Spray Paint Air VentsDon’t want to cover up your vents? Try spray-painting them instead! You can buy spray paint that looks like metal, such as gold, silver, bronze or even copper, to give it a more elegant look. A hot color currently is oil-rubbed bronze. The paint shouldn’t cost you more than $10.

This works for almost any type of vent, too, whether it’s a floor or wall vent. Just make sure you remove the vent cover first and take them outside or in a garage before you spray paint them. You don’t want those paint fumes in your home. Also make sure to lay the vent cover on some newspaper or plastic before painting, so you don’t get paint everywhere. Then, wait for the paint to dry before putting them back in the floor or wall so they don’t stick. This is also a great idea for old vents that might be chipping or rusting. It will bring them back to life, and save you some cash!

3. Use a Piece of Furniture

FurnitureIf you have a piece of furniture that would sit nicely against the wall where your vent is located, simply remove the back and push it in front of the vent. Make sure it has doors that are vented to let the air circulate. If the doors aren’t vented, replace them with screened, louvered or decorative scrollwork doors. As long as the air can pass through the doors, it will remain functional and look fabulous!

We hope these tips will help you make your home both comfortable and charming. Let us know if you try any of these tips and send us a picture of how it turned out! We’d love to see it.

For your air conditioning and heating needs, call the technicians you can trust at Getzschman at (402) 554-1110.

Humidity and How to Control It in Your Home

humidity levels in home

It’s no secret that optimal humidity levels can make your home more comfortable, especially during the coldest and warmest parts of the year. Humidity can also affect your health and that of your family, both directly and indirectly. The team at Getzschman put together this humidity guide to help you stay healthy and feel comfortable year round.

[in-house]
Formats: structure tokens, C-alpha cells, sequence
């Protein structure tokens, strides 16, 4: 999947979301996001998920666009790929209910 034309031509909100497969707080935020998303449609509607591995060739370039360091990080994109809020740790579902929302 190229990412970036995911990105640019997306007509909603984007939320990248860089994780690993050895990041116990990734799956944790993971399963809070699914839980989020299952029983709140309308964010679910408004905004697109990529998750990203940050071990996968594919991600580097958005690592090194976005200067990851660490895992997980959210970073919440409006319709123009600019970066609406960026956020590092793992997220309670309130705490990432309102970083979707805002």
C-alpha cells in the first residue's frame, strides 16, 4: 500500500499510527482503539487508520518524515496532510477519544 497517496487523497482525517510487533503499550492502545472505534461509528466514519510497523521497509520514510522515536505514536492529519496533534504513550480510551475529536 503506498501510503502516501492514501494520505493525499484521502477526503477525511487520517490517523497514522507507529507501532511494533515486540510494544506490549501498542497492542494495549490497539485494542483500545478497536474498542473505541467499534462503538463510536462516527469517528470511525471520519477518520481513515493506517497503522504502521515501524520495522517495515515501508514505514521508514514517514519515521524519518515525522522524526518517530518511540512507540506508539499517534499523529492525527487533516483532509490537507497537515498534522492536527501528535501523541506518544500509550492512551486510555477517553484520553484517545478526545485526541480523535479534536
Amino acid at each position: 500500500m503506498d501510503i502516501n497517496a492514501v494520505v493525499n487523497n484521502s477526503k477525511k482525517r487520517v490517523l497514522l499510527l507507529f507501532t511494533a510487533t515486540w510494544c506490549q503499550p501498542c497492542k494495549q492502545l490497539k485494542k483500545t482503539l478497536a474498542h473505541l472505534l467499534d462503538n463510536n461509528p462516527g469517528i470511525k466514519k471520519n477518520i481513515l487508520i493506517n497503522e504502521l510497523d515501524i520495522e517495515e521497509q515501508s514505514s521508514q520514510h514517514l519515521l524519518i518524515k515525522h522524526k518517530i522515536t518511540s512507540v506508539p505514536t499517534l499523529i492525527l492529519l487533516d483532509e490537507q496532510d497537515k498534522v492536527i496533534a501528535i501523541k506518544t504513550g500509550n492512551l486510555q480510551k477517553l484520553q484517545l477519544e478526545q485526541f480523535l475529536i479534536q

Ideal Humidity Levels

Humidity is conveyed as a percentage that represents how much moisture is in the air at any given time. In your home, humidity is considered too high when it reaches more than 50% concentration. Your humidity levels may be too low if they fall below 30%.

Generally, the optimal humidity level in the summer is 40 to 50% and the ideal level in the winter is 30 to 40%. These differing ranges help account for seasonal temperature changes. Too much humidity in your home in the winter can lead to condensation on the inside of your windows.

 

High Humidity Health Issues

In many locations, including the Midwest, the summer months have the highest levels of humidity. Here in Nebraska, you may see outdoor humidity levels of more than 80% during the summer.

These higher humidity levels make it feel hotter both outside and inside. For example, imagine a summer afternoon with a temperature of 95°F. If the humidity were 30%, it would feel like 95°F outside. But if the humidity climbed to just 65%, the temperature would feel like a scorching 117°F. At Nebraska’s upper humidity range, the temperature could feel as high as 125°F.

High humidity can have a range of negative health effects, including:

  • Increased risk of heat-related conditions – Long periods of exposure to high temperatures and humidity can result in inefficient bodily cooling. Heat cramps, heat exhaustion, and heatstroke can cause loss of salts and fluids, as well as dangerous symptoms like fainting.